There’s another side to what happens in my mind and heart when I’m asleep. And with the work in putting together Boy @ The Window, when I’m lost in thought in between new sentences, deleted paragraphs, and old emotions. Just because my life’s turned out much better than expected in the years since Humanities and Mount Vernon doesn’t mean that I don’t have any baggage from my lost years.
Even now, precious sleep can be hard to come by as rain is for a desert. Even with all the accomplishments, accolades and affections, sleeping well remains a difficult thing. When I finally do sleep, my dreams and nightmares are populated by others’ threats and my fears from my past. My ex-stepfather, my ex-crushes, the beatings and the longing. The scars and the people whom those scars represent are still there to draw upon, seek wisdom from, and occasionally respond to with justified retribution.
I’m often naked in my nightmares while fending them all off. My high school classmates, my ex-stepfather and my mother, and a cast of others who represent the physical and psychological violence of my growing-up years. For years, I could count on fighting my ex-stepfather in my dreams and nightmares. Sometimes I won, sometimes I lost. A few times, I managed to kill him. Most of the time, I woke up before I could do anything at all.
Then there was Crush #1. She seemed to show up in my dreams at the most inappropriate of times. No girlfriends, girlfriends or marriage, somehow a younger version of her would show up periodically to give me sage advice. As much as it felt good for her to show up in my dreams, her presence usually left me out of sorts. I knew that a part of me loved her, but that part could never be fulfilled. Not with so many other nightmares associated with her.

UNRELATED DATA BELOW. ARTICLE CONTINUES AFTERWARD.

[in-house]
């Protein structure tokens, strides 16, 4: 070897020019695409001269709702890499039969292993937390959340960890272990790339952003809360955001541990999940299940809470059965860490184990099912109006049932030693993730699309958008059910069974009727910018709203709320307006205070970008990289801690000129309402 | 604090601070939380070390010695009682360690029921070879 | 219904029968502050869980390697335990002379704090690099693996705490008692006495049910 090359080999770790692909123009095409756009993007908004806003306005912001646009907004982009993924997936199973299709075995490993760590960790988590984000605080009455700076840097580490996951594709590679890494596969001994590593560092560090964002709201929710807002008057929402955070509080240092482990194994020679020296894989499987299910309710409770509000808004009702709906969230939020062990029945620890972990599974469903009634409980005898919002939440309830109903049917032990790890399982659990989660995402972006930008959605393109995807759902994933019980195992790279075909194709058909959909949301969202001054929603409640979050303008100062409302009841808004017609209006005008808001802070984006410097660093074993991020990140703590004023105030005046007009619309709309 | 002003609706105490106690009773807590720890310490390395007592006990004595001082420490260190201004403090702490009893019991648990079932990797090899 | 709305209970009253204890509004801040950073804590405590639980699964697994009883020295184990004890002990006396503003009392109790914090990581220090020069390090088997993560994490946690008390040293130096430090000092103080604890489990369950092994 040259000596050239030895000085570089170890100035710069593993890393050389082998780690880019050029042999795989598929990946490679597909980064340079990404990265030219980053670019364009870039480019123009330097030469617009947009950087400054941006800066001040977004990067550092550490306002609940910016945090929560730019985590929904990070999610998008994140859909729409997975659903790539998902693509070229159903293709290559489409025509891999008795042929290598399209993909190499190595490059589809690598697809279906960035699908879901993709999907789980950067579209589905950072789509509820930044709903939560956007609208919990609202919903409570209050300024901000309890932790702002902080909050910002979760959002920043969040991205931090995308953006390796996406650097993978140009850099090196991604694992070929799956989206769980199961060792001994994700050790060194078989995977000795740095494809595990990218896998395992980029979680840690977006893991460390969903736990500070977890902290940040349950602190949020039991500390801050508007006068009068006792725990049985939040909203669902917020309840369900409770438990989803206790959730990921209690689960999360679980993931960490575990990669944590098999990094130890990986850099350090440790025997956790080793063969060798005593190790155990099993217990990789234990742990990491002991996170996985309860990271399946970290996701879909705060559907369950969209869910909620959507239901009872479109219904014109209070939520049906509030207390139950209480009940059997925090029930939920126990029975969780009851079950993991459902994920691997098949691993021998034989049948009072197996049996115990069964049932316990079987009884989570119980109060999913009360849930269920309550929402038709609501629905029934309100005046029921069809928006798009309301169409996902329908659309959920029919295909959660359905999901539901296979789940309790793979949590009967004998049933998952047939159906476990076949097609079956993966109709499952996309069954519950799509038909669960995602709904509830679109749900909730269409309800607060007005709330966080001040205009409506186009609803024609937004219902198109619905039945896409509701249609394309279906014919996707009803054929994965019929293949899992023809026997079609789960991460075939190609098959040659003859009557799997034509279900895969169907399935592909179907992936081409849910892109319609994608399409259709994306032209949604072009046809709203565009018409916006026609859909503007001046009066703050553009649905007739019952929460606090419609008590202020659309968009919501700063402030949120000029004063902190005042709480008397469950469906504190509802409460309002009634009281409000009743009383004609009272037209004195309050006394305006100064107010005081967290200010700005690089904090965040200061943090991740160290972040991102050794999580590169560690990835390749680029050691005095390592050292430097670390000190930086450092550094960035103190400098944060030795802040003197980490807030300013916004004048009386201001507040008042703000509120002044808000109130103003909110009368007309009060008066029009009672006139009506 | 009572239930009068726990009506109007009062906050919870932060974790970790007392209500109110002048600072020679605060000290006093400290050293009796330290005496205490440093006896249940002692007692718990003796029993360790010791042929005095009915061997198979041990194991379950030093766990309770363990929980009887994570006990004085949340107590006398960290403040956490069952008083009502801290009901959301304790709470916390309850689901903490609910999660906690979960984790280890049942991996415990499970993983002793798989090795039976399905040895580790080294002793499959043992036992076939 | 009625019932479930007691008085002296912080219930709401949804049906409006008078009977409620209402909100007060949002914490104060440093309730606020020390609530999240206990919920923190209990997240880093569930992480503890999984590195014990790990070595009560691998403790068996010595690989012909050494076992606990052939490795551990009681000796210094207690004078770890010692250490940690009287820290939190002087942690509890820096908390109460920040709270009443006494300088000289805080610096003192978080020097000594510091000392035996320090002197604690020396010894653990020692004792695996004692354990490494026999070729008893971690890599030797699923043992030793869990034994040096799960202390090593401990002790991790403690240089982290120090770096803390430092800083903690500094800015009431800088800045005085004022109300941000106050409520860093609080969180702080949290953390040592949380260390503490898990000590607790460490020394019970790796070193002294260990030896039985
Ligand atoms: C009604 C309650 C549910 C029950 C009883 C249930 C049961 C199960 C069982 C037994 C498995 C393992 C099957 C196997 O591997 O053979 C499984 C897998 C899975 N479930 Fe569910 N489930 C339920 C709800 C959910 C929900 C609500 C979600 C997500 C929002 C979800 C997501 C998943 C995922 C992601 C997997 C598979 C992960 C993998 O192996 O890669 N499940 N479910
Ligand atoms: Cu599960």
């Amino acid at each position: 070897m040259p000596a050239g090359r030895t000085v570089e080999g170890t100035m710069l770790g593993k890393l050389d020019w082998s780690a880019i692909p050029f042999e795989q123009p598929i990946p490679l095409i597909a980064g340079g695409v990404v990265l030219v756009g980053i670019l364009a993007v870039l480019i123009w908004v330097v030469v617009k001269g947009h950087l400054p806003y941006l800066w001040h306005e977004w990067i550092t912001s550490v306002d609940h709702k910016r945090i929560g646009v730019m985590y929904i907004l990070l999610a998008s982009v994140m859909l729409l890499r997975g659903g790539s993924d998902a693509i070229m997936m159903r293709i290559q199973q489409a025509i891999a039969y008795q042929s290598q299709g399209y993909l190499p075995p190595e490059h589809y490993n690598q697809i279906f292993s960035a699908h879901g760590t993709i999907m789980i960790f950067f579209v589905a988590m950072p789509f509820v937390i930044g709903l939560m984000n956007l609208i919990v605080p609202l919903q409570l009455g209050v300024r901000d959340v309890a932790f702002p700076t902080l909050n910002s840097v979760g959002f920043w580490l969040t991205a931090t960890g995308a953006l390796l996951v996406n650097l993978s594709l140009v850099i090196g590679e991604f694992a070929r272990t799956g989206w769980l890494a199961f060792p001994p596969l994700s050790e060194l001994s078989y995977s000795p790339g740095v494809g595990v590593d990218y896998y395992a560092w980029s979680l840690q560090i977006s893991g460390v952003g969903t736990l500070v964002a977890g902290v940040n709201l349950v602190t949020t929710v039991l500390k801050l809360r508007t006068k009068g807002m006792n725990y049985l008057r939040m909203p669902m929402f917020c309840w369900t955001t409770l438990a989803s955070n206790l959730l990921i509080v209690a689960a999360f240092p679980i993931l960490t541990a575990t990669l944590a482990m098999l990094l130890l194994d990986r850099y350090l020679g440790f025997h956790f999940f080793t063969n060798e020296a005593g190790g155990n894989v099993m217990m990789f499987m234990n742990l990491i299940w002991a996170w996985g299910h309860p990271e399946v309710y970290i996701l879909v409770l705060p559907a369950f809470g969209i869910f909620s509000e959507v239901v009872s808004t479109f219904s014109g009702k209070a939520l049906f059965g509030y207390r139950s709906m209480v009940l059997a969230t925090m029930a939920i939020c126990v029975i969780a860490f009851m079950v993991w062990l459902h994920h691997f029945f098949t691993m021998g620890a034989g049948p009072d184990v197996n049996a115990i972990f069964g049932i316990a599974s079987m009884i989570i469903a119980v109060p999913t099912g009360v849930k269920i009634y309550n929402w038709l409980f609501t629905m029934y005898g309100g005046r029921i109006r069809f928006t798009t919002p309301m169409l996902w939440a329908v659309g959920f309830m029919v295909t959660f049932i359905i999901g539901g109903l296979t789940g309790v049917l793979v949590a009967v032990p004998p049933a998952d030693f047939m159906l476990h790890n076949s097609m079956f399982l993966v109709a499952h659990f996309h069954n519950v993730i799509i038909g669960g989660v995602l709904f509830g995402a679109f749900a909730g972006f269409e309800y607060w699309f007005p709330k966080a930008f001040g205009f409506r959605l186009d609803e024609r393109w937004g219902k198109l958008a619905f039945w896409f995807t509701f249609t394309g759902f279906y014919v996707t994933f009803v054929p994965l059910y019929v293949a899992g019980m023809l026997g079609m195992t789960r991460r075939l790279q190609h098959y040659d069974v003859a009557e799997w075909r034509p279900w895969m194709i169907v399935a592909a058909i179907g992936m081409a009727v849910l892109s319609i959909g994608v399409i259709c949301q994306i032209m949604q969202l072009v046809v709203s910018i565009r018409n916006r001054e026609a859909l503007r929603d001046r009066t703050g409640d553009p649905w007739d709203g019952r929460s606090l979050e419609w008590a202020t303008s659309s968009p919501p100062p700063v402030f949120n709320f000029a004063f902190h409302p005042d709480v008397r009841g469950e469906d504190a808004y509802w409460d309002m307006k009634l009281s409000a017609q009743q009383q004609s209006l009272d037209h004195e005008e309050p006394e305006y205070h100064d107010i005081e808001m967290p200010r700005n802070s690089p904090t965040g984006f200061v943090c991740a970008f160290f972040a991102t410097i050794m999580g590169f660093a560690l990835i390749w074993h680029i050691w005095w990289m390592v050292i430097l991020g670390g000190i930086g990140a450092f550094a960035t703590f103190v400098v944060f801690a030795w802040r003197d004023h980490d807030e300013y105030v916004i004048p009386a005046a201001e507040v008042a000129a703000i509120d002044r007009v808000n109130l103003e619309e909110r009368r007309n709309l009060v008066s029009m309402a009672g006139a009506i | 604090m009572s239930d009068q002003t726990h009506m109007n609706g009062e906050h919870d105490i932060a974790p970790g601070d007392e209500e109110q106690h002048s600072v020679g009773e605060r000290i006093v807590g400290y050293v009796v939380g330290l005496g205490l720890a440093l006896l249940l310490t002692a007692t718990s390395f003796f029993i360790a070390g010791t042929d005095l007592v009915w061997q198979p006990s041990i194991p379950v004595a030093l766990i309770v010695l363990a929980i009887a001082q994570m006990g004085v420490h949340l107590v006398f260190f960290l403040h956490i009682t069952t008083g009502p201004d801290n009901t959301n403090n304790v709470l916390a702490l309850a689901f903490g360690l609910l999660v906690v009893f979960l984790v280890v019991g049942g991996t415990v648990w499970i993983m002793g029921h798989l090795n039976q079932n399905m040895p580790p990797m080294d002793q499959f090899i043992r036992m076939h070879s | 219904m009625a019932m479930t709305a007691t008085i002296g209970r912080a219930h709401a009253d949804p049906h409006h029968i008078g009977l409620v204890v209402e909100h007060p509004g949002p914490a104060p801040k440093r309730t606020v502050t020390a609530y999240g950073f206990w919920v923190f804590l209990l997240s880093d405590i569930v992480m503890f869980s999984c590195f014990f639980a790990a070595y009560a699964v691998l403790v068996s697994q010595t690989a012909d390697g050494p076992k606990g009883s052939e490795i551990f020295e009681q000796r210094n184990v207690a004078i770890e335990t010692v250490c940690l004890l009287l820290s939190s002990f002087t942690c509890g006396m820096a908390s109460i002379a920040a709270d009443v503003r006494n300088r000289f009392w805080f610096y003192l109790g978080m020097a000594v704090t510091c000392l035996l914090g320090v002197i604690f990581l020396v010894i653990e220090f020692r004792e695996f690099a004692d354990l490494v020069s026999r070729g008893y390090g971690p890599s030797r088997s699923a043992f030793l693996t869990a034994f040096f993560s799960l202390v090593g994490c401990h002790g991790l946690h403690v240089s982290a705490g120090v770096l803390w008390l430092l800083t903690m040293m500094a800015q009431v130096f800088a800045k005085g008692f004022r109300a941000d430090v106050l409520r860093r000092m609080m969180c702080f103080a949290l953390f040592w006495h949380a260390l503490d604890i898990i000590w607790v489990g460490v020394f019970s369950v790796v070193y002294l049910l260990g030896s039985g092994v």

The one I have most often is one of me metaphorically exposing myself, and not just ones where I’m down to my birthday suit. It’s a dream — but more often a nightmare — where I’m being interrogated about something I said that particular day or week. No matter how wonderful a day I’ve had, I find myself in a room or in a public place being questioned about something I’ve said or done. By God. Or by one of my former professors. Or by friends and acquaintances from my past.
If there was only a way for me to turn it all off, to not wait for the other shoe to drop. To forget about all of the hurt, the bitterness, the betrayals from my childhood, if not the actual events themselves. To have a completely clean emotional state, to be able to start over would make sleep much easier to find, and rest as common as the air itself.
I understand that I’m the ultimate questioner, but it sure would be nice if I could stop beating myself up with the regrets I have about the Humanities years. Not to mention the lean and mean times at 616 and in Mount Vernon, New York. It was the prism through which I understood my Reagan years world.
These nightmares and daydreams aren’t ones that happen every day or night, nor are they the majority of my images and events that populate my asleep world. But they are there, laying in wait, ready to pounce upon me from time to time. Although I don’t see myself as a five-foot-four and 125 pound tweener anymore, and haven’t for at least twenty-one years, that person is a part of me. Instead of ignoring or suppressing these “bad” or “evil” dreams, I’ve decided to learn something from the avatars embodying them. At least when I’m asleep. I’ve stopped running in these dreams, and I’ve stopped being embarrassed at my nakedness in them.
I guess that this may coincide with having put a moratorium on revisions for the book. Maybe yes, maybe no. What I do know is that my conversations with my tweener and teenage years avatars make more sense than almost all the actual conversations I had with them in the real world. I guess that, despite the baggage, these nightmares and daydreams are a good thing, for they present a wisdom, an insight or a foresight that I wouldn’t have otherwise.